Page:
But they are not and that is the key.  Why did it happen this way?

Other than blind stupidity on the part of the Wall St negative groupthink I don’t know. (I think I do, actually! But that is for another time.)
But what extraordinary value has now been created for astute investors.

Note that the market is now stirring and the rises over the next few weeks will be very sharp for many stocks.  Don’t miss out.
Since the beginning of 2013, over 120 companies have come through our doors to showcase their projects.   Oil and gas, gold, iron ore, copper, fertilizers, coal, rare earths and much more.

Almost all wanted capital but in the falling market to June 2013 that was just about impossible to obtain.  Despite being priced at a fraction of their NPVs and with A$1515bn in Australian bank deposits.  So value in this sector has been outstanding all year and even more now.
I think that those companies with tenacious and persevering managers (many of whom have forgone salaries and fees and have actually made loans back to their companies)  and with reasonable projects will survive and will prosper.

You would be amazed at the number of major new resource discoveries that have been made by these companies and the extraordinary value that has been created yet totally ignored by a market place that is currently looking for safety when the world has already said `cash is trash’.
Resources stocks are at their lowest risk when at their lows.  If they survive.  But most have, and the window is opening for capital raisings again so most will survive. And prosper.

Make sure you don’t miss out.   It is here when the percentage gains are greatest and the risks lowest.
The `Optimism Upleg’ is now with us and I think it is about to really accelerate.

Make sure you contact us.  bdawes@psec.com.au

Use this link to access an account opening form

Now, for a little bit of fun.

Let’s go on a trip around the world of bull markets.

And just before we do you can put this little issue right at the front of your mind.  I put this in again after including it in the last issue of Dawes Points but it is the key to everything.  Capital flows.


Funds will flow from here and from the world’s overpriced and un-`risk adjusted’ bond markets.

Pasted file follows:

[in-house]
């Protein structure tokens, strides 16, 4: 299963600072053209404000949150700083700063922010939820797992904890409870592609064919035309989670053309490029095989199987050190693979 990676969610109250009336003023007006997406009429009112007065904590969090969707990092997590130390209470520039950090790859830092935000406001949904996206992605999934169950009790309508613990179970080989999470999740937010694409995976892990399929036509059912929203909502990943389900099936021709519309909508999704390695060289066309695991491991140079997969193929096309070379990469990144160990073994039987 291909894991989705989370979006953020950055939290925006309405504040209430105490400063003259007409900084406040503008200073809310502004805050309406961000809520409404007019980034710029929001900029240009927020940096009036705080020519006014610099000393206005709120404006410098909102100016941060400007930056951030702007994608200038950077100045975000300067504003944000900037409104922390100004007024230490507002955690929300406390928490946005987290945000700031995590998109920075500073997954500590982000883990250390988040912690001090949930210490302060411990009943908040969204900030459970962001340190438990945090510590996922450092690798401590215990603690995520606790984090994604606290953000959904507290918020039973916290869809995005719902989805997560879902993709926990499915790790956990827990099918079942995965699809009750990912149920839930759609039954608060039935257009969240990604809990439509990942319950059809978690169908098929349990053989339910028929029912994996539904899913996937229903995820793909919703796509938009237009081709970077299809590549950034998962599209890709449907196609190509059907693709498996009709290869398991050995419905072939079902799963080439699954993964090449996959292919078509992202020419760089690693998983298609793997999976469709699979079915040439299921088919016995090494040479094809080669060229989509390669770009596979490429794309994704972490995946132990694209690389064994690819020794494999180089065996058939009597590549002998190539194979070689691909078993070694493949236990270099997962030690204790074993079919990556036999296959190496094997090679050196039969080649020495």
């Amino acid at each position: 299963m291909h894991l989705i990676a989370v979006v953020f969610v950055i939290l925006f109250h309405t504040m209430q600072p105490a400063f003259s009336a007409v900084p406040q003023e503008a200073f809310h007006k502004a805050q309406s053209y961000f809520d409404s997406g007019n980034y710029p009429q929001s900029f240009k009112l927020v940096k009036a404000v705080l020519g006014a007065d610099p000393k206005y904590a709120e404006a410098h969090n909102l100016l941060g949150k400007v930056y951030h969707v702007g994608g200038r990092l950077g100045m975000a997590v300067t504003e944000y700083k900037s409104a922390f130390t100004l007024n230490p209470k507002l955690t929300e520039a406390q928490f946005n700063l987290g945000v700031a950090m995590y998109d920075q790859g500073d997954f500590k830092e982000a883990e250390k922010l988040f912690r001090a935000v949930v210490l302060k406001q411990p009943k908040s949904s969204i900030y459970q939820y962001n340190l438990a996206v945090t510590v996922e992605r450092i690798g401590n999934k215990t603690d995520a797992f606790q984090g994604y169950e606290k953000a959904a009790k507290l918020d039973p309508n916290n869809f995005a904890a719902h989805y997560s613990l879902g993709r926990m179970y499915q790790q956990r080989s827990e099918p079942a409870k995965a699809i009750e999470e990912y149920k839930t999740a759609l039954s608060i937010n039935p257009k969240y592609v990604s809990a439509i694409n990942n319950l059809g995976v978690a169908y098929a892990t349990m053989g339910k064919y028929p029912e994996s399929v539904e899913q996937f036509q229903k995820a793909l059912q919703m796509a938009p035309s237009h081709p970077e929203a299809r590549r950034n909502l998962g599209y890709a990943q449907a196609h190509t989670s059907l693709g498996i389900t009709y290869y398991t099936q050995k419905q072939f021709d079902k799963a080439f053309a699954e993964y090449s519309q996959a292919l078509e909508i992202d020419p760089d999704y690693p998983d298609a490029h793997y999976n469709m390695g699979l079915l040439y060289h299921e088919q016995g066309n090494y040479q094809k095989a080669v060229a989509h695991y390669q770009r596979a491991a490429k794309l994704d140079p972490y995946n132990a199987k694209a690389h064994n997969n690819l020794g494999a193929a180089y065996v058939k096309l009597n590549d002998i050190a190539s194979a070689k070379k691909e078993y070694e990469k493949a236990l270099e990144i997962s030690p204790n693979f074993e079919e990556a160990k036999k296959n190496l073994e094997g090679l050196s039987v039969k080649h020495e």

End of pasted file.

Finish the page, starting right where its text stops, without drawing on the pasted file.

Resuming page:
Got that OK?

Now let’s start with the leading indices in the US which are leading everything else.  The Russell 2000 and the Wilshire.

Russell 2000 (bottom 2000 of Russell 3000 Index so `smaller’ companies) Uptrend clearly powering on and breakout made last December.

Ditto for Wilshire 5000 (6400 US-based stocks).


S&P 500 has a massive base that a technical analyst might say could support a substantial rise.

Dow Jones Industrial Ave (30 stocks) May be a touch stronger than S&P in the longer term

So much for the Greater Depression in the US!

Now looking at Europe

DAX Germany is not far behind the US but is already out of the starting blocks in a recovering Europe.

UK FTSE   Getting ready to fly!

French CAC   Nothing wonderful but an important short term upmove is coming.

Spanish IBEX    Again nothing great but the downtrend is broken

Italy Dow Jones Italy Index   Not the right one to be in but after a major decline a downtrend is broken

It would seem that the stockmarkets are agreeing with the SWIFT `Nowcast’ of a recovery in Europe!

So much for the Euro Depression too and collapse of the banking system!

And for the Euro to Zero crowd this one is for you.  A break above about $1.40 would be very telling. The Euro Zone trade surplus is currently running at well over Euro200bnpa.

Now let’s do a quick trip to Asia with Japan first.
Nikkei Index has broken a 22 year downtrend thanks to Abe-nomics.

Korea’s Kospi has a very strong uptrend and is about to break higher.

Taiwan seems to want to go higher as well.

India is testing its uptrend but there is a lot of energy here.  Should break higher.

Hong Kong’s Hang Seng has been basing for over four years and has weathered the China-bashing.

China  Shanghai is about to break a 5 year downtrend. A strong performer in the year ahead

So that brings it to us here in Australia.  Much like the rest of Asia.

Let’s just first think about it.  Major markets led by the US and Germany with other Europe just a little behind.  Asia in all regions just ready to fly.  Economic growth in Europe and US looking sound (SWIFT `Nowcast’) and Asia is always there.  Commodity prices are OK.  Oil, LNG, iron ore and copper are firm.  Coal is still soft but recovering and gold is good and looking better.  The A$ should rise against the US$.
Yes, the All Ords is on its way! Grab your internet banking log in, send some cash and get ready for some fun!

And for the resources sector proxy we can use BHP.  Almost ready to go.  Strongly


So after that around the world  tour to the major economic growth engines we have the following conclusions.

  • As the world recovers and as the needs for safe havens are reduced, the US$ and the US T Bond markets will be the source of funds that will drive equity markets everywhere much, much higher.
  • World equity markets will follow US and Germany and will improve confidence substantially.
  • Our resources commodity sector has been unnecessarily beaten down and should benefit with the global recovery.

And a special factor comes into play here.  The `commodities falling’  mantra would have encouraged inventory shedding at the user level and with the weak share prices and bankers’ reluctance to fund new projects we will be coming up to a very special period of supply and demand.  Demand will exceed consumption so the already-low producer and terminal market inventories will be stretched.   And new supply has already been deferred.

Welcome to the resources `Optimism Upleg’!   Small cap resources stocks are gifts. This is a very special asset class where the underlying resource asset can increase geometrically in value over a cycle. 10 and 20 baggers abound.

Here the ASX Small Resources is back to the levels of 2004 and is still 65% below its 2011 highs. Bargains everywhere.

Barry Dawes

30 September 2013